...the pure emerald flame streaming in the wake of our Auto....
I’ve always liked The Green Automobile, a love poem Allen wrote for Neal Cassady, first published in Reality Sandwiches in 1963. It expresses so much of what I really admire about the Beat poets: good humor, a poetics based substantively on experience rather than on mere imagery and linguistic manipulation or other formalisms, and a confessionalist rather than fictive approach to content.
Much of what the poet talks about is described in detail in On the Road, which of course makes the reader already feel familiar with the poem. What’s being confessed to is far more intense, and Ginsberg’s irrepressible instinct to let it all hang out, no matter how horrifying the reception, is probably more evident here than anywhere else.
The poem was written in or around 1953, a good ten years before it was published. In the deeply homophobic Dark Ages of mid-century America, same-sex sexuality was illegal and imprisonable, a damnable offense in the eyes of organized religion, and a psychiatric illness in the eyes of the medical establishment. The collateral damage was in most cases worse: green-card holders were denied citizenship, students lost their scholarships, you couldn’t fulfill your dream of becoming a salesman for Gillette Razor Company, and I’ll just bet the Boston Public Library wouldn’t issue you a library card if it were known you were gay.
1953 was therefore not really a good time to be publicly expressing your gay pride, but no such considerations impeded Allen’s travels in the Green Automobile. Not only that: the poem delved into another embarrassing area of human concern, namely that of unrequited, or in this case probably unrequitable, love.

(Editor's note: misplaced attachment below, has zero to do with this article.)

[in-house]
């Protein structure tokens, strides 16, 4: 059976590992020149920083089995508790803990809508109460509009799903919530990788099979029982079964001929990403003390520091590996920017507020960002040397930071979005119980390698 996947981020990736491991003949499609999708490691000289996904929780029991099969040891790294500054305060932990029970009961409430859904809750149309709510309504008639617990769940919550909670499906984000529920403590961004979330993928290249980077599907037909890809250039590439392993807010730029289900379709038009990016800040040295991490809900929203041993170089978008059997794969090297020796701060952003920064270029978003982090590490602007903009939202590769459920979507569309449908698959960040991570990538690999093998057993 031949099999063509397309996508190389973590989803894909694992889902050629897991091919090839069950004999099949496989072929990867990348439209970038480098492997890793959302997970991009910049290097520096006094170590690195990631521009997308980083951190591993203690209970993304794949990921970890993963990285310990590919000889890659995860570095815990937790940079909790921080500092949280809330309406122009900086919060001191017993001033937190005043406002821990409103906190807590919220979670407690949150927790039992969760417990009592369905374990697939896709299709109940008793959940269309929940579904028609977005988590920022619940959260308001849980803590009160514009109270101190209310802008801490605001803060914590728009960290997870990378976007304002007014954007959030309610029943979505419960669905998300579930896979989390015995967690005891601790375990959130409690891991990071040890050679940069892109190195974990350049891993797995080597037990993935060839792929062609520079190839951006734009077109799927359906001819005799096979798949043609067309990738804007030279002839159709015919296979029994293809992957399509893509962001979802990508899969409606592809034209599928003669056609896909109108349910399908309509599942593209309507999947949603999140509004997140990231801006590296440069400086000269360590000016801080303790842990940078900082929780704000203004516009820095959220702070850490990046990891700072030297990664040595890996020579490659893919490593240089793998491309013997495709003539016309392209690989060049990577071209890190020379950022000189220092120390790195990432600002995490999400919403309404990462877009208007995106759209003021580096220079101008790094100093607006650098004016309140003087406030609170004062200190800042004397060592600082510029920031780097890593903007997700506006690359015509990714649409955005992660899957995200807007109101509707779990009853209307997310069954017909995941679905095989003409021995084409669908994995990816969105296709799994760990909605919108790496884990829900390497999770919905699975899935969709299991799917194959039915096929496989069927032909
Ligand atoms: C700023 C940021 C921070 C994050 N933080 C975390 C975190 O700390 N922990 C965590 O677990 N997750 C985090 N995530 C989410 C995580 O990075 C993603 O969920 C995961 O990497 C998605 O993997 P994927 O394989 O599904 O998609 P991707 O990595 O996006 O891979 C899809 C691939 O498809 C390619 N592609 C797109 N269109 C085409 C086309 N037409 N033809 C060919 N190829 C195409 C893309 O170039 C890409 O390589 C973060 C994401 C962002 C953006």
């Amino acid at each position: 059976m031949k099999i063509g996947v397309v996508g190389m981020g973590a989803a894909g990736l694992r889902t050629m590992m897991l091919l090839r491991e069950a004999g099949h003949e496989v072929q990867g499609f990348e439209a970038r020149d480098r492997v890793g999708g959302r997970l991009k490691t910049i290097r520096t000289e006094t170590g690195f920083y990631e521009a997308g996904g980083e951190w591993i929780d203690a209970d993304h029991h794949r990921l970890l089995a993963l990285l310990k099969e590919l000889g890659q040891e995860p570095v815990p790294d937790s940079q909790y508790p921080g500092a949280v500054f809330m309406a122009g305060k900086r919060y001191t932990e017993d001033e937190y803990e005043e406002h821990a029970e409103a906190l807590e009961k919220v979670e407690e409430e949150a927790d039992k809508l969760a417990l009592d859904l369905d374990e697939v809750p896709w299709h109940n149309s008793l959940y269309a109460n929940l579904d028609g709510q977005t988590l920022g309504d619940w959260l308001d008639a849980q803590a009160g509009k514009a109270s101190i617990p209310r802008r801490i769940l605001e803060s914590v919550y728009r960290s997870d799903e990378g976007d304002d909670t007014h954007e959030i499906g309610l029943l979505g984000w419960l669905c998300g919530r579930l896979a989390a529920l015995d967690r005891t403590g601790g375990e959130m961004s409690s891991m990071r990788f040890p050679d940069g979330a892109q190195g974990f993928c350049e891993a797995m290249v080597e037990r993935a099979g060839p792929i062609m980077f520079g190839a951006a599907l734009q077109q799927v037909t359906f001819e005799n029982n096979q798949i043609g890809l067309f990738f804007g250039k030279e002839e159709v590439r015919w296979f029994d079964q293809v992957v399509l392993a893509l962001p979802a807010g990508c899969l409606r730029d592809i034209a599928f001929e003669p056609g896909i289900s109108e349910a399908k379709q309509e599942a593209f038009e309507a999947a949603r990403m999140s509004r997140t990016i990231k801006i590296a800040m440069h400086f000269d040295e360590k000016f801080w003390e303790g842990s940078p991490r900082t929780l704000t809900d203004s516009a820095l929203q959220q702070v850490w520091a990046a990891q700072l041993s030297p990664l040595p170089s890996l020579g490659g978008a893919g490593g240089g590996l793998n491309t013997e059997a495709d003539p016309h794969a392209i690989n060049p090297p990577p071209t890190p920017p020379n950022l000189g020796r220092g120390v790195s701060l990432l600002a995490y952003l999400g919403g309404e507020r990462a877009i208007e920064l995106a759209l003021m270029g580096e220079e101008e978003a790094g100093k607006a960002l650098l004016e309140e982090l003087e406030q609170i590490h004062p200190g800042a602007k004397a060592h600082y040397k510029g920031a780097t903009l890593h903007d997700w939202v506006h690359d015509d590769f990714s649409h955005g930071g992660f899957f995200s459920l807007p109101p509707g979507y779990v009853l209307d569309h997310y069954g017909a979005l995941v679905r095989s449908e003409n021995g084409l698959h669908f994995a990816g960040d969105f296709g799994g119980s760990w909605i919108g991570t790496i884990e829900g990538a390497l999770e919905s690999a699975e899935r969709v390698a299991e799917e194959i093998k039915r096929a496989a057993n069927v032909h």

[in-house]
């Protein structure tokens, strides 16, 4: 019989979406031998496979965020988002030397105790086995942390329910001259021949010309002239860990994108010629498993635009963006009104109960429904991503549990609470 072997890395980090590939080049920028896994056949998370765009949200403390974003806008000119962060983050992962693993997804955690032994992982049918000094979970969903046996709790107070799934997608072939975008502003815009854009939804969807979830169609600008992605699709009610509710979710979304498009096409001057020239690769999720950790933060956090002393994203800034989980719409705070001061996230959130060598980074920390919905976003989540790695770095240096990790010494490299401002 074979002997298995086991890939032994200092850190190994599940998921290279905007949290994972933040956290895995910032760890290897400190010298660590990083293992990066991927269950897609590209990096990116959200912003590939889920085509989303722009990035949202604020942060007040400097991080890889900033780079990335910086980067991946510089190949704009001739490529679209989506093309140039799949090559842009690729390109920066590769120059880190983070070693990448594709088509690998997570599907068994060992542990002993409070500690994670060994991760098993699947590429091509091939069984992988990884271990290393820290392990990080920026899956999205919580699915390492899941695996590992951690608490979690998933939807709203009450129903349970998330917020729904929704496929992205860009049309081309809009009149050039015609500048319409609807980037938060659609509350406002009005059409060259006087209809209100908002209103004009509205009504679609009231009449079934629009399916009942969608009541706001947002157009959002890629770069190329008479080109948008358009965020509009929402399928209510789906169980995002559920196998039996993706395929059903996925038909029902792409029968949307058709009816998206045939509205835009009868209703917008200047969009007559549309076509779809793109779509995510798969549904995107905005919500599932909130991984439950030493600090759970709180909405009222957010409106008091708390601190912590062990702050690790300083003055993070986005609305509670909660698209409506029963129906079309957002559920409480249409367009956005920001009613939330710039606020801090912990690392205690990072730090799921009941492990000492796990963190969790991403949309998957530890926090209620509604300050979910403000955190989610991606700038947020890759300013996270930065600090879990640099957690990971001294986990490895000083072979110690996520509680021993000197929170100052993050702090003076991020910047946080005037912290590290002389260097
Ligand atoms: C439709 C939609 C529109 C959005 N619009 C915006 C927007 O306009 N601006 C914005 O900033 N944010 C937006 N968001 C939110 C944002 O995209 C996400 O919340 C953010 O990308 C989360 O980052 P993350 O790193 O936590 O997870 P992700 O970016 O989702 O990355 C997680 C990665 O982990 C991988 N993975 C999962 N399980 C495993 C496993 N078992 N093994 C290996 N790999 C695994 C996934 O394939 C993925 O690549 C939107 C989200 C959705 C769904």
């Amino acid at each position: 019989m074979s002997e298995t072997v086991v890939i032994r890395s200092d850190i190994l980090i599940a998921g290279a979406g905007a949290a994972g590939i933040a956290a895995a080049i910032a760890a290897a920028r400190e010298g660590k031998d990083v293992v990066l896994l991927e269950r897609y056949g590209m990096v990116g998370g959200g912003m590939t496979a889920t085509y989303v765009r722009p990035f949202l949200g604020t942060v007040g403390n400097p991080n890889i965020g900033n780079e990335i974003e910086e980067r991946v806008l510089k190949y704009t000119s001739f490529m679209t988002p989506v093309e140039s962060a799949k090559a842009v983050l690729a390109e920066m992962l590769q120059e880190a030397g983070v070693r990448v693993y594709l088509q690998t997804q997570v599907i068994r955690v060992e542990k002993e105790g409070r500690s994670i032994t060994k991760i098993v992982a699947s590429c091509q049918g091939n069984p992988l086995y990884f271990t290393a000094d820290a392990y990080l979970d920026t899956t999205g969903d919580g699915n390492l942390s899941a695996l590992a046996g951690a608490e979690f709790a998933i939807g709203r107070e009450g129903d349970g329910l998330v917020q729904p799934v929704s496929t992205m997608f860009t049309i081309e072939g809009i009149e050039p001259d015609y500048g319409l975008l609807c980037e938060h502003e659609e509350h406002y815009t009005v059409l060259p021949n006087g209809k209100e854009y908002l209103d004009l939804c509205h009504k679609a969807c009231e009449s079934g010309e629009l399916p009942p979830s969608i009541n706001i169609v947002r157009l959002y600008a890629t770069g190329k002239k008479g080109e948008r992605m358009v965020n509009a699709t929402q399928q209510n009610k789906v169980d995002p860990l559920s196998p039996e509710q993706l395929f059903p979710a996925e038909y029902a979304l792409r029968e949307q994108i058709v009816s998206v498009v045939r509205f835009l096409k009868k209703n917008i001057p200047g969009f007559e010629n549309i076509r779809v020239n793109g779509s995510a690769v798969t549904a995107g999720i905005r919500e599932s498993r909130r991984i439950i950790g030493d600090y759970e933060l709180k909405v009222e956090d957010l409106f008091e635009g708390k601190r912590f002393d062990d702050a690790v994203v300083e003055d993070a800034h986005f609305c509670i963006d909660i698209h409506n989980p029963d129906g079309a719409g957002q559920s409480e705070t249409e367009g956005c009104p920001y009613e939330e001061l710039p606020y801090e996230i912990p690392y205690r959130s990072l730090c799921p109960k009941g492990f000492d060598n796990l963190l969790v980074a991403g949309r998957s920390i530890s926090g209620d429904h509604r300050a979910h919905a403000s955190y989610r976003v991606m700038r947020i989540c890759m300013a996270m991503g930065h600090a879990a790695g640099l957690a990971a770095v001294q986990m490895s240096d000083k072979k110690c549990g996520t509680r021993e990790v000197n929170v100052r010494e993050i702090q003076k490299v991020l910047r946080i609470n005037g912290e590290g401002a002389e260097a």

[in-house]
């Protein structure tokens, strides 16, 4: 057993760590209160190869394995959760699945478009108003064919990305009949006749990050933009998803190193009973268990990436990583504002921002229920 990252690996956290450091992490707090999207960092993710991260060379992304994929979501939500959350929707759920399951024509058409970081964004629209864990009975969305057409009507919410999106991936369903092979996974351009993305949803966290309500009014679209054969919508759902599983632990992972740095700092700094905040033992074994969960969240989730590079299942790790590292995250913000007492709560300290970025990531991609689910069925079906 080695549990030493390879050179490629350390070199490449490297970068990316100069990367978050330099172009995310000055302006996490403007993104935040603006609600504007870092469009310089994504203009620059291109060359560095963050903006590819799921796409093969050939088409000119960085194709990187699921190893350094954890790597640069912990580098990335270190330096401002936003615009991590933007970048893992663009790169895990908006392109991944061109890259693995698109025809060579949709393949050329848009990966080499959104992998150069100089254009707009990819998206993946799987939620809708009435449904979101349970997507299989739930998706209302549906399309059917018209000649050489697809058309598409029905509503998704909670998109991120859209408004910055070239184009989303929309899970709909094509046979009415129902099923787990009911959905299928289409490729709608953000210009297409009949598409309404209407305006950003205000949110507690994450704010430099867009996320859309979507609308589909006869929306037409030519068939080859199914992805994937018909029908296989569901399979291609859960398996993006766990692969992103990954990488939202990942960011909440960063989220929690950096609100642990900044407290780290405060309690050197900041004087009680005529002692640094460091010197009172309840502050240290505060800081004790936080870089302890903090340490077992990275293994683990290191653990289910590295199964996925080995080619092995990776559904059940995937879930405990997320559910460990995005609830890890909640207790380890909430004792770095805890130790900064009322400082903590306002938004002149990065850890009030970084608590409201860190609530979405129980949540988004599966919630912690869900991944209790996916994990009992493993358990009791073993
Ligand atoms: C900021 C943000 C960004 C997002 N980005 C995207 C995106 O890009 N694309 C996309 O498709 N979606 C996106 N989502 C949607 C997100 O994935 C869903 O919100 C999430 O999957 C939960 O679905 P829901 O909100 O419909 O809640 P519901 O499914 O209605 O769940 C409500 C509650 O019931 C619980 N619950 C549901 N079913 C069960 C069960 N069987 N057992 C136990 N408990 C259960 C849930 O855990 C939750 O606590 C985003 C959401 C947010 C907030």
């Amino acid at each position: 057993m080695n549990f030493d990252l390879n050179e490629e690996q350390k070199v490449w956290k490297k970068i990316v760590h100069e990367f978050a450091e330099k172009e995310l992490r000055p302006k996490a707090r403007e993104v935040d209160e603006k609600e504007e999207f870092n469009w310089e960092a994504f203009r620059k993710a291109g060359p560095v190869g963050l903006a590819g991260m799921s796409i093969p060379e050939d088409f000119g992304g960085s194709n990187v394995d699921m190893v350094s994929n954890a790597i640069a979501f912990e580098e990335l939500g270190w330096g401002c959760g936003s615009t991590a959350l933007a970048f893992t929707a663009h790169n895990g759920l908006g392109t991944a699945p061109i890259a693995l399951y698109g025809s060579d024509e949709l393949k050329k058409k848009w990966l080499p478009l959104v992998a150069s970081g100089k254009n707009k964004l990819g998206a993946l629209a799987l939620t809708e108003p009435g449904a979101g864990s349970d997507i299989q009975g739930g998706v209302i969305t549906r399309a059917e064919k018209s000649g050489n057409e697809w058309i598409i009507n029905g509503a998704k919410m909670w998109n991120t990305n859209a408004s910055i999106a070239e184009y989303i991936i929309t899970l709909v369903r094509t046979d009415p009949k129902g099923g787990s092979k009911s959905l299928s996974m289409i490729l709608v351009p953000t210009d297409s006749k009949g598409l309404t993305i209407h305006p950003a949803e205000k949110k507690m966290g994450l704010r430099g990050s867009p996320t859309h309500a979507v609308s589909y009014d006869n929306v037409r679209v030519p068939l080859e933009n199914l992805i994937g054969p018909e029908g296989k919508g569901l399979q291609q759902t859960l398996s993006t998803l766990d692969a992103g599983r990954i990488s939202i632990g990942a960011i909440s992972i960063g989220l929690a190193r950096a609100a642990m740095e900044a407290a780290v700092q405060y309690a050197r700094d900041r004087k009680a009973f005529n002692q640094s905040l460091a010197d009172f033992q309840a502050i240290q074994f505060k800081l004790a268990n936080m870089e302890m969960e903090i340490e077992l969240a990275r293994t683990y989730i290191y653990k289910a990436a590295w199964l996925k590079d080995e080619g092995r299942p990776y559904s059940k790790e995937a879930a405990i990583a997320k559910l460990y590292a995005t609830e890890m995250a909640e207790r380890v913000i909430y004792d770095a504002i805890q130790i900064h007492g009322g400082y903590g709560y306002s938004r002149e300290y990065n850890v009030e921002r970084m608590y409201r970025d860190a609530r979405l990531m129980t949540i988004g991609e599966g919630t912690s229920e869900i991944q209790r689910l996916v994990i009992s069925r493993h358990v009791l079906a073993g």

This is generally not a topic that anybody in his/her right mind wishes to read about, or write about either. It’s simply too painful to be contemplated, and if you’re the aggrieved party, the conventional solution is to abandon every thought of love’s misfortune as rapidly as possible. It’s a kind of diarrhea of the emotions, and best so approached.
But not for our poet, who transforms hopelessness into a glorious transcontinental angelic psycho-cosmic joy ride, offering the Green Automobile, a symbol of shared visions and emotions, but I think also of hopeless love, as a gift of the imagination to the admired comrade.
In 1967, I published a poem called the Red and Silver Motorcycle, not at all for the reasons that motivated Ginsy, but because I loved his Green Automobile poem so much. I meant it as a celebration of an affair I’d had with a friend with whom I went bombing around California on my red and silver motorcycle, a Kawasaki 250cc. I bought it at Whitey’s Bike Shop on Valencia near 14th, the first bike I ever owned. Steve Lowell died of AIDS in the early 90’s. Here is the poem I wrote:
I wrote my poem at age 27--the same age as Allen when he wrote The Green Automobile. Allen's poem can be viewed here at Google Books--you'll need to scroll around a bit. Below is moi aboard the red and silver motorcycle parked in front of the Cafe Garuda, Haight Street, Summer of Love, 1967. In those days, bikes were actually built of metal.